2

If you are assuming $\mu (E)<\infty $, then I think this will work: Let $n\in \mathbb N$. Then using the definition of the outer measure, there is are open sets $U_{n+1}\subseteq U_n$ containing $E$ such that $\mu^* (E)=\mu(E)>\mu (U_n)-1/n$. Thus, $\tag1\mu (E)\geq \mu\left ( \bigcap _{n\in \mathbb N} U_n \right )$ (because $U_n\subseteq ...


0

You're right. you have that the image of an open set under projection is open, then the preimage of that is measurable in $\mathbb{R}^1$. Then, the product of measurable sets is measurable, and you are done.


1

For a non-metrizable but locally compact Hausdorff counterexample, consider $\omega_1$ with its order topology. I will show that $\mathcal{S}$ does not even contain all the open sets. Let $\mathcal{B}$ be the collection of all sets $B \subset \omega_1$ such that either $B$ is countable or $B$ contains a club set. (We consider "countable" to include ...


3

For the answer to the first question: let $\mathcal S' = \{A \in \mathcal S : A^C \in \mathcal S\}$. See that $\mathcal S'$ contains all open sets, that $\mathcal S'$ is closed under taking complements, and that $\mathcal S'$ is closed under countable unions.


2

The identity $$(a,b) = \bigcup_{n \in \mathbb{N}} [r_n(a),\infty) \cap \bigcup_{n \in \mathbb{N}} [r_n(b),\infty)$$ is not correct. As @uniquesolution pointed out in his (her) comment, you need to assume that $a<r_n(a)<r_n(b)<b$, but even then the identity does not hold true. Instead, it should read $$(a,b) = \bigcup_{n \in \mathbb{N}} ...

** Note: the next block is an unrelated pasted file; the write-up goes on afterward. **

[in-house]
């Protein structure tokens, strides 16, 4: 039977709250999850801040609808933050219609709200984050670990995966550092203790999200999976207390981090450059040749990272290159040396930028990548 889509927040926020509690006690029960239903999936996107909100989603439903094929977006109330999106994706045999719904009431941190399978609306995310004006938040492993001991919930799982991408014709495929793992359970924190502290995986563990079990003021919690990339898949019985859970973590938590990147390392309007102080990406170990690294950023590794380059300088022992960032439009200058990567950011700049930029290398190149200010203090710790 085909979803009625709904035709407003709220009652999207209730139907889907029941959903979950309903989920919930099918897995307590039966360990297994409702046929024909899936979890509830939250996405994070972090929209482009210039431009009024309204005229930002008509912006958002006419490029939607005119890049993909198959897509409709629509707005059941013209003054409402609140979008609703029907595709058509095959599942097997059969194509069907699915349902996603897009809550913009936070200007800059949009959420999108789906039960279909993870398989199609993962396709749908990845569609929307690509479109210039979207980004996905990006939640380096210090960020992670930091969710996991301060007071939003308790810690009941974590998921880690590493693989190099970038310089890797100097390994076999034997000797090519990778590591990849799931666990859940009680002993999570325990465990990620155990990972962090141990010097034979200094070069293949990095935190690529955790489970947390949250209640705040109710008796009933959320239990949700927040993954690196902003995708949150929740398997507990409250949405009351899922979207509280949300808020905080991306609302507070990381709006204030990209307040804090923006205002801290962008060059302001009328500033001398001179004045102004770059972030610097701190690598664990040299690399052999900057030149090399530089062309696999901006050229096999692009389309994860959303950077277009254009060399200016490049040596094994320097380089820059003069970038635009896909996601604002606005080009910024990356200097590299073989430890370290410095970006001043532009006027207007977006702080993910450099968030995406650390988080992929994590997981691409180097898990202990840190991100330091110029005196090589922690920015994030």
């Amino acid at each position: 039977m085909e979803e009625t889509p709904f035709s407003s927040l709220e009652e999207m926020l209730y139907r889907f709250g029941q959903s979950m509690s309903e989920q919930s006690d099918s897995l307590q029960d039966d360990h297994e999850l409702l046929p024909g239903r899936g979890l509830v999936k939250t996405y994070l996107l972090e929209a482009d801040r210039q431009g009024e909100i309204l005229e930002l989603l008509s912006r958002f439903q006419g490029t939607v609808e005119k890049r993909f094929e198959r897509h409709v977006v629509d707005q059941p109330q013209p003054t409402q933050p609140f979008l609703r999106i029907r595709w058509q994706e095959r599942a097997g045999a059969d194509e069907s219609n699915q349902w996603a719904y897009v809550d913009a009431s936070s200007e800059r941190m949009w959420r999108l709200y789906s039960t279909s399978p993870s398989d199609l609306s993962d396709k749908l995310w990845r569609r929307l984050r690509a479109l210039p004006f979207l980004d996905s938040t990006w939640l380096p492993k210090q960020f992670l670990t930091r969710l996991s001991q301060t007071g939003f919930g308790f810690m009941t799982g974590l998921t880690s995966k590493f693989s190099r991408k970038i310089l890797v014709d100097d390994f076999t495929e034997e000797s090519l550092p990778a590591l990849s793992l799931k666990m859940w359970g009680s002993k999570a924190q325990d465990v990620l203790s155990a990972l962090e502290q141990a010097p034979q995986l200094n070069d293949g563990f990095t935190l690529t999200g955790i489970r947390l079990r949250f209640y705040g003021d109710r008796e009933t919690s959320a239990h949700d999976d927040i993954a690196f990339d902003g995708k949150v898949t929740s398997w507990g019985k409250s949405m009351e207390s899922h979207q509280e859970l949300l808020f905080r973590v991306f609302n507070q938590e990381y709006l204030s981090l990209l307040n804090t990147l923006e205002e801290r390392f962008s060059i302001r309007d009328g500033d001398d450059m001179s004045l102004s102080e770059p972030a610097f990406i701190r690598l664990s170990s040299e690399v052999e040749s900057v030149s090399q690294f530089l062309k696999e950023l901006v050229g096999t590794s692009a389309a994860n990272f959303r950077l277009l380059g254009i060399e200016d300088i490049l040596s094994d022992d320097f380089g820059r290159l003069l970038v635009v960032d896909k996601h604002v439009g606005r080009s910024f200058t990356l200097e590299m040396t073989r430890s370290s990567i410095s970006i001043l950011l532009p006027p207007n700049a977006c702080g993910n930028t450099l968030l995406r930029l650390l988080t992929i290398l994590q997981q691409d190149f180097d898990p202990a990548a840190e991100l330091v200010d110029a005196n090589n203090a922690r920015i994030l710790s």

1

The argument given in the question is correct and it shows that $$ \{w : w \in A_n \text{ for all $n$ except a finite number}\} \subseteq \bigcup_{n=1}^\infty \bigcap_{k=n}^\infty A_k $$ It remains to show that $$ \{w : w \in A_n \text{ for all $n$ except a finite number}\} \supseteq \bigcup_{n=1}^\infty \bigcap_{k=n}^\infty A_k. $$ Given that you've written ...


2

Your proof so far is perfectly fine. All you need to do is prove the reverse inclusion and you'll be set.


1

Define for a positive integer $n$, $$f_n(y):=\sum_{i=1}^n\chi_{A_i}(x) \chi_{B_i}(y).$$ For each $y$, the sequence $(f_n(y))_{n\geqslant 1}$ is non-decreasing and non-negative. Since each function $f_n$ is $\Sigma_Y$-measurable, we have by the monotone convergence theorem $$\lim_{n\to +\infty }\int_Yf_n(y)d\nu(y)=\int_Y\lim_{n\to +\infty }f_n(y)d\nu(y) ...


2